Students who are already involved in social movements (so far, they have been very few) can do the individual “learning by doing” assignment, involving reflection on their experiences — so long as they are actively engaged in organizing during the course of the term.

Some two weeks later, each organizing group has to submit a (single) proposal, outlining their chosen social justice cause or issue, planned tactics/activity, objectives, media strategy, and organizing timeline (the handful of students who select one of the other options have to submit individual, appropriately adjusted proposals).

In the weeks to follow, I try to give the students a bit of class time to meet as organizing groups, taking the opportunity to do informal “check-ins” and ascertain their need for further guidance. I also incorporate short skill-shares into my lectures: how to organize a media event, how to develop talking points, how to write a press release… I base these on activist manuals as well as my own experiences as a social activist (I radicalized in the early 2000s as part of the global justice movement in Canada).

The assignment grade is independent of the ultimate success of their social movement activity (as measured by turnout or mainstream media coverage); instead it is based on the reflection papers they are asked to write as individuals, the best of which demonstrate mastery of course concepts by applying them to make sense of their experiences. There is also a smaller, private, peer evaluation component to compensate for the unequal distribution of labour that often occurs in small group work.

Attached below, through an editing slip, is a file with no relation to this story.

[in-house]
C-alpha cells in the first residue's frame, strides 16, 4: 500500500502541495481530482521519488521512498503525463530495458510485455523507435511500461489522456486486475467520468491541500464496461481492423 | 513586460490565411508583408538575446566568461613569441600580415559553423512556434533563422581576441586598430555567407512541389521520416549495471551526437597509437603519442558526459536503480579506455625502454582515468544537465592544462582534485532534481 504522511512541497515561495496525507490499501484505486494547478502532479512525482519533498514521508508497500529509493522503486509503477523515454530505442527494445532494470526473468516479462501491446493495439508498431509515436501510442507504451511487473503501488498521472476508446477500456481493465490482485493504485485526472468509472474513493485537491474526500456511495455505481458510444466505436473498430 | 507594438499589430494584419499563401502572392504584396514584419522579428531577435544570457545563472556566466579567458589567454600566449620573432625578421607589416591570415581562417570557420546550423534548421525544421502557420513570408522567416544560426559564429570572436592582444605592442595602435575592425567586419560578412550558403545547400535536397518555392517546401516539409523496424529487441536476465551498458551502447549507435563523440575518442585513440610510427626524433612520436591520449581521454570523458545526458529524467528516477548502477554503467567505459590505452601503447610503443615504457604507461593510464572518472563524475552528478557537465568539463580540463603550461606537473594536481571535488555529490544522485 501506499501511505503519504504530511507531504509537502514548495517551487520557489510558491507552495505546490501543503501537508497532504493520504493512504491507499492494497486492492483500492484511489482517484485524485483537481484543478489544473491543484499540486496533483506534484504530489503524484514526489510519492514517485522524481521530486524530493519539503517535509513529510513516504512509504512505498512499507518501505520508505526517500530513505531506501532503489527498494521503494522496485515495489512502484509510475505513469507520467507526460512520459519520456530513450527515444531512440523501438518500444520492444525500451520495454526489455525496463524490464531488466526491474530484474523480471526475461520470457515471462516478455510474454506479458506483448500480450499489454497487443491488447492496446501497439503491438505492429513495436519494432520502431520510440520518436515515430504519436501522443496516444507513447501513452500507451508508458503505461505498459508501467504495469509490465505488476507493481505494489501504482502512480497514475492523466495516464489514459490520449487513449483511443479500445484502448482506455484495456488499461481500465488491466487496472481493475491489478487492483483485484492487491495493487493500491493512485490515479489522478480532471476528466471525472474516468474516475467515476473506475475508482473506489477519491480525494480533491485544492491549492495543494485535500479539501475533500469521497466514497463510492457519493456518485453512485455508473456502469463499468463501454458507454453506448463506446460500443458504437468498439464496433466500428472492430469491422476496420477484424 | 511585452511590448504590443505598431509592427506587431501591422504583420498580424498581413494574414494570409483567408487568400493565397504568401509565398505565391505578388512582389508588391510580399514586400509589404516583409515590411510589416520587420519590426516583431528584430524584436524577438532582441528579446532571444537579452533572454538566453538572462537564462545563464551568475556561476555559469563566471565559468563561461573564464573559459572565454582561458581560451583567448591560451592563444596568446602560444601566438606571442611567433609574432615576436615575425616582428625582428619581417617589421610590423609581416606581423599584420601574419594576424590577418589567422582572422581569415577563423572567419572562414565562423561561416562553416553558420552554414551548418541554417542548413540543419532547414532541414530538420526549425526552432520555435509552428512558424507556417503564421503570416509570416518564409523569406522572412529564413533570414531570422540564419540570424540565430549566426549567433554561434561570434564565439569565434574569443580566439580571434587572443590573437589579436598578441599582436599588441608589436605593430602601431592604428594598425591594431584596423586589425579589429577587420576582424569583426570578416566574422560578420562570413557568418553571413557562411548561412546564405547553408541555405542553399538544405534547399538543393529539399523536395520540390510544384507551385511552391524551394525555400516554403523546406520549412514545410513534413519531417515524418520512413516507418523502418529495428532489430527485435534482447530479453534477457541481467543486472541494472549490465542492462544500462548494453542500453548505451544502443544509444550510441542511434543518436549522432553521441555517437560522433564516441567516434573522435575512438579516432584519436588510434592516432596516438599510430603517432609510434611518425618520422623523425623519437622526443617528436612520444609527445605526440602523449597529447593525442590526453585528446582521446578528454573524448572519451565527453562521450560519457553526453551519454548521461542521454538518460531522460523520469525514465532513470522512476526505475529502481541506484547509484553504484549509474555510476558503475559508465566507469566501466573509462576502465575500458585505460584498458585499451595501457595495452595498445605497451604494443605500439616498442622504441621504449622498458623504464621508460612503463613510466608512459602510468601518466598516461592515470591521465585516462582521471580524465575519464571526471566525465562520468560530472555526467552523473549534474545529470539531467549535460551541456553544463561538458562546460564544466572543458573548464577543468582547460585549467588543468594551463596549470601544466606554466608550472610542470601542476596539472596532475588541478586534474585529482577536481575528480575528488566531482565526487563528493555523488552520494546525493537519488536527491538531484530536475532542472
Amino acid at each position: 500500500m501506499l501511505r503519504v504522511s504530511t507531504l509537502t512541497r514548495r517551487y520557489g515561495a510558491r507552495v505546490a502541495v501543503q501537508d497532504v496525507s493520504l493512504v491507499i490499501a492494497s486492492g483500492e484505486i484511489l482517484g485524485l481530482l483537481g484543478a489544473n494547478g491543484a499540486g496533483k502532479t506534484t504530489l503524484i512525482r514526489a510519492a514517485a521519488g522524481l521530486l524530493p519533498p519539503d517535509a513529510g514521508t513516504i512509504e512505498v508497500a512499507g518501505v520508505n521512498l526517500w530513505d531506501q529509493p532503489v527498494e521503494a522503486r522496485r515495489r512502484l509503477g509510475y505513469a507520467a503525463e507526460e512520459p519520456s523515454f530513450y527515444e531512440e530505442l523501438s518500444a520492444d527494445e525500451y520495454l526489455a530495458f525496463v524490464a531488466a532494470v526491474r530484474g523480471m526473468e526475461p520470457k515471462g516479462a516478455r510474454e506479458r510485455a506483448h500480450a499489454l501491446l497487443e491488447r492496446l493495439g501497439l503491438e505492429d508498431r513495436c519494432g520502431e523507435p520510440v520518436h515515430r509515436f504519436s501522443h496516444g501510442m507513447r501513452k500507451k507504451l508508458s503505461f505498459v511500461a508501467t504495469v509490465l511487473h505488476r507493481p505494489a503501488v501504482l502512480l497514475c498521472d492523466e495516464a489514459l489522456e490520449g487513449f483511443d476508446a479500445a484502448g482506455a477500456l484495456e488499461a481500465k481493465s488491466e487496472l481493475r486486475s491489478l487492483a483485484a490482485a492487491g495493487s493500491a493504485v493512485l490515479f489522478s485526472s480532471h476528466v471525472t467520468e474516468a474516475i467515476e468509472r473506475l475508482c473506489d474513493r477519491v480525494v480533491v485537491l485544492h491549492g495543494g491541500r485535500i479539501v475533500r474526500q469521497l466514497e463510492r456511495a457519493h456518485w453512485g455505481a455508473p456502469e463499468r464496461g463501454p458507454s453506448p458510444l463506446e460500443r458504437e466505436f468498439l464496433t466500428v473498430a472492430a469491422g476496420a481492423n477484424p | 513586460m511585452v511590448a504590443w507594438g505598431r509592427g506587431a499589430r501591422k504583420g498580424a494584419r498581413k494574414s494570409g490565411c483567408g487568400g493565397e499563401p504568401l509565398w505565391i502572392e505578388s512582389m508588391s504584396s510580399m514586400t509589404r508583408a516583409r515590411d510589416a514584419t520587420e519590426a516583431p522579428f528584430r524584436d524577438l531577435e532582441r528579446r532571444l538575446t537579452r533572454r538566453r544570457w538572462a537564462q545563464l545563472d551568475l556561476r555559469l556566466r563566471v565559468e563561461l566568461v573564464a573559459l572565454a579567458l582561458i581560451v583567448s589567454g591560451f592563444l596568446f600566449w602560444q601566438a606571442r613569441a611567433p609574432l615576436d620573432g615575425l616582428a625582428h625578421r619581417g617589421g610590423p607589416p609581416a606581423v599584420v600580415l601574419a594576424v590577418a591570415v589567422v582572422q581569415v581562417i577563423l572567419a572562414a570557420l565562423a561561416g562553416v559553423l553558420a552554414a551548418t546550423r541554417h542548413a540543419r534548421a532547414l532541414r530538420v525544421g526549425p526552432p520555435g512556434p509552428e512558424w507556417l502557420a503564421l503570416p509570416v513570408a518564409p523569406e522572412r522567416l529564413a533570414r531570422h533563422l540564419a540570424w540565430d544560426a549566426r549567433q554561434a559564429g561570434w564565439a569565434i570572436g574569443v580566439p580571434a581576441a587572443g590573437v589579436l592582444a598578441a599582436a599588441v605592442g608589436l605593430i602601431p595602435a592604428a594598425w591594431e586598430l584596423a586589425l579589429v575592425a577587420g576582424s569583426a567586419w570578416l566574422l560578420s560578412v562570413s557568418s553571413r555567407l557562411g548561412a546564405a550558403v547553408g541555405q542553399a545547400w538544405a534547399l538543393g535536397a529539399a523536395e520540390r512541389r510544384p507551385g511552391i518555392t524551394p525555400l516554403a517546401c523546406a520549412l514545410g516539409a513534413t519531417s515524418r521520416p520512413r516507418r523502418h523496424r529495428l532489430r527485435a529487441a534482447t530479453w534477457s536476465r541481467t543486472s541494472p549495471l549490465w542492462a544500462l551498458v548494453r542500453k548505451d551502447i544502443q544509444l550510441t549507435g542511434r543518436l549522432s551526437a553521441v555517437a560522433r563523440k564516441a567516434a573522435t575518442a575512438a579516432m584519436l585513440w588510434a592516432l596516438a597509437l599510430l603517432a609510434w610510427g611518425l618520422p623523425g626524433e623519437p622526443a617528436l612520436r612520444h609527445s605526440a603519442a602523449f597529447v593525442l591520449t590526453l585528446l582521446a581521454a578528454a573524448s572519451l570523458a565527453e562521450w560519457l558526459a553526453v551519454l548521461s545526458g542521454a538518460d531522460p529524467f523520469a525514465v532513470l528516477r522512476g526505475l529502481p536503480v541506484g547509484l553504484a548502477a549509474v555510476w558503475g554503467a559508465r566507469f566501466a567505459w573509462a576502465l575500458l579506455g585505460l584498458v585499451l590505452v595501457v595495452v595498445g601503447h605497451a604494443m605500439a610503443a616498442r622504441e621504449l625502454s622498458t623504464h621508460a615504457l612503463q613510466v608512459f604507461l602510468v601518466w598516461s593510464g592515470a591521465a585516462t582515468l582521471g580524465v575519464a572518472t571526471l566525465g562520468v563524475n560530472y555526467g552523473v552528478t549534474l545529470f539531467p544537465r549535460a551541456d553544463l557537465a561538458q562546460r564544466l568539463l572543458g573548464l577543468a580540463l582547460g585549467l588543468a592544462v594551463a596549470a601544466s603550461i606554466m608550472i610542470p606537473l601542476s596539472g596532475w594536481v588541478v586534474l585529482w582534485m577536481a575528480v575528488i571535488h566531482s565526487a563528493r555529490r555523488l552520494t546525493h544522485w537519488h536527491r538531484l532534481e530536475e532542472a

Moreover, during the final class, all the groups and all those who completed the individual assignments, are expected to present their work to the rest of the class. Everyone has to speak for three minutes, regardless of which option they had selected. The group members present as a unit, covering what they did, what went well, what they would have done differently — I encourage them to share photos and/or videos from their “actions.” It is one of the funnest classes of the term, as everyone gets to see what the rest had been working on and how it worked out. Inevitably, the students are super enthused and inspired as a result of their collective organizing experience. My evaluations from these courses are a testament to this, and the reason why I wanted to share this assignment here — it gets rave reviews from the students. Although their faces are full of skepticism and apprehension when I first inform them about what’s involved, they always end up loving it, and seem to particularly enjoy the sense of collective identity and solidarity that develops within the groups.  A few mentioned they were happy I had talked them into it and that it made them more engaged citizens. So while additional challenges can arise that I did not cover here, these are decidedly outweighed by the tremendous benefits of this final assignment and I think you should consider using it (feel free to contact me for details). Chances are you and your students will love it as much as I and mine have!